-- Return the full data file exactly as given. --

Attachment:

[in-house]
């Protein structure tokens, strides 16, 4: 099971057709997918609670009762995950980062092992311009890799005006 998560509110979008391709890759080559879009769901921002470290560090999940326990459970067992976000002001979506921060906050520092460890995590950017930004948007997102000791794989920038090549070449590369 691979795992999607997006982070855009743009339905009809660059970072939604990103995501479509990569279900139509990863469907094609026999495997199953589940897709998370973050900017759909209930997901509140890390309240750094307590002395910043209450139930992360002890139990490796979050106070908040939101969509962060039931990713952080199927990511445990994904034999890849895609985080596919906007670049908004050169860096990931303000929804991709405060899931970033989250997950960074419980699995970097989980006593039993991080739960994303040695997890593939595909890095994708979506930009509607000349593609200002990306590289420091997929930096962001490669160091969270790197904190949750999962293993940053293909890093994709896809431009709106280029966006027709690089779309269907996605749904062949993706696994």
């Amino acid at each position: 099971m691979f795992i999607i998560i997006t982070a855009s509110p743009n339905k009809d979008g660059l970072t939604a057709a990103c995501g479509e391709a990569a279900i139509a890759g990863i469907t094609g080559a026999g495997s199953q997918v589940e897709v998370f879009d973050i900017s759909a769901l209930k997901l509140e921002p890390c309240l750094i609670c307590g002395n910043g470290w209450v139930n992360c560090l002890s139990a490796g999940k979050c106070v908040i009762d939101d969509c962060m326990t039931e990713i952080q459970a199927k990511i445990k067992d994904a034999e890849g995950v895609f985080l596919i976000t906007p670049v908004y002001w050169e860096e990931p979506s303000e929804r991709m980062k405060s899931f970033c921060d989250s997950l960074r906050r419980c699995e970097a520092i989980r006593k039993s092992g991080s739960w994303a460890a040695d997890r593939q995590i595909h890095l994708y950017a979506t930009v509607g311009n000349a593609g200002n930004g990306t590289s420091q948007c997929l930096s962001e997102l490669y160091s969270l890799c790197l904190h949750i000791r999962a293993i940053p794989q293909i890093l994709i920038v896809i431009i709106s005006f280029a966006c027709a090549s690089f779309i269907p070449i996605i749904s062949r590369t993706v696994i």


[in-house]
């Protein structure tokens, strides 16, 4: 099971057709997918609670009762995950980062092992311009890799005006 998560509110979008391709890759080559879009769901921002470290560090999940326990459970067992976000002001979506921060906050520092460890995590950017930004948007997102000791794989920038090549070449590369 691979795992999607997006982070855009743009339905009809660059970072939604990103995501479509990569279900139509990863469907094609026999495997199953589940897709998370973050900017759909209930997901509140890390309240750094307590002395910043209450139930992360002890139990490796979050106070908040939101969509962060039931990713952080199927990511445990994904034999890849895609985080596919906007670049908004050169860096990931303000929804991709405060899931970033989250997950960074419980699995970097989980006593039993991080739960994303040695997890593939595909890095994708979506930009509607000349593609200002990306590289420091997929930096962001490669160091969270790197904190949750999962293993940053293909890093994709896809431009709106280029966006027709690089779309269907996605749904062949993706696994």
């Amino acid at each position: 099971m691979f795992i999607i998560i997006t982070a855009s509110p743009n339905k009809d979008g660059l970072t939604a057709a990103c995501g479509e391709a990569a279900i139509a890759g990863i469907t094609g080559a026999g495997s199953q997918v589940e897709v998370f879009d973050i900017s759909a769901l209930k997901l509140e921002p890390c309240l750094i609670c307590g002395n910043g470290w209450v139930n992360c560090l002890s139990a490796g999940k979050c106070v908040i009762d939101d969509c962060m326990t039931e990713i952080q459970a199927k990511i445990k067992d994904a034999e890849g995950v895609f985080l596919i976000t906007p670049v908004y002001w050169e860096e990931p979506s303000e929804r991709m980062k405060s899931f970033c921060d989250s997950l960074r906050r419980c699995e970097a520092i989980r006593k039993s092992g991080s739960w994303a460890a040695d997890r593939q995590i595909h890095l994708y950017a979506t930009v509607g311009n000349a593609g200002n930004g990306t590289s420091q948007c997929l930096s962001e997102l490669y160091s969270l890799c790197l904190h949750i000791r999962a293993i940053p794989q293909i890093l994709i920038v896809i431009i709106s005006f280029a966006c027709a090549s690089f779309i269907p070449i996605i749904s062949r590369t993706v696994i």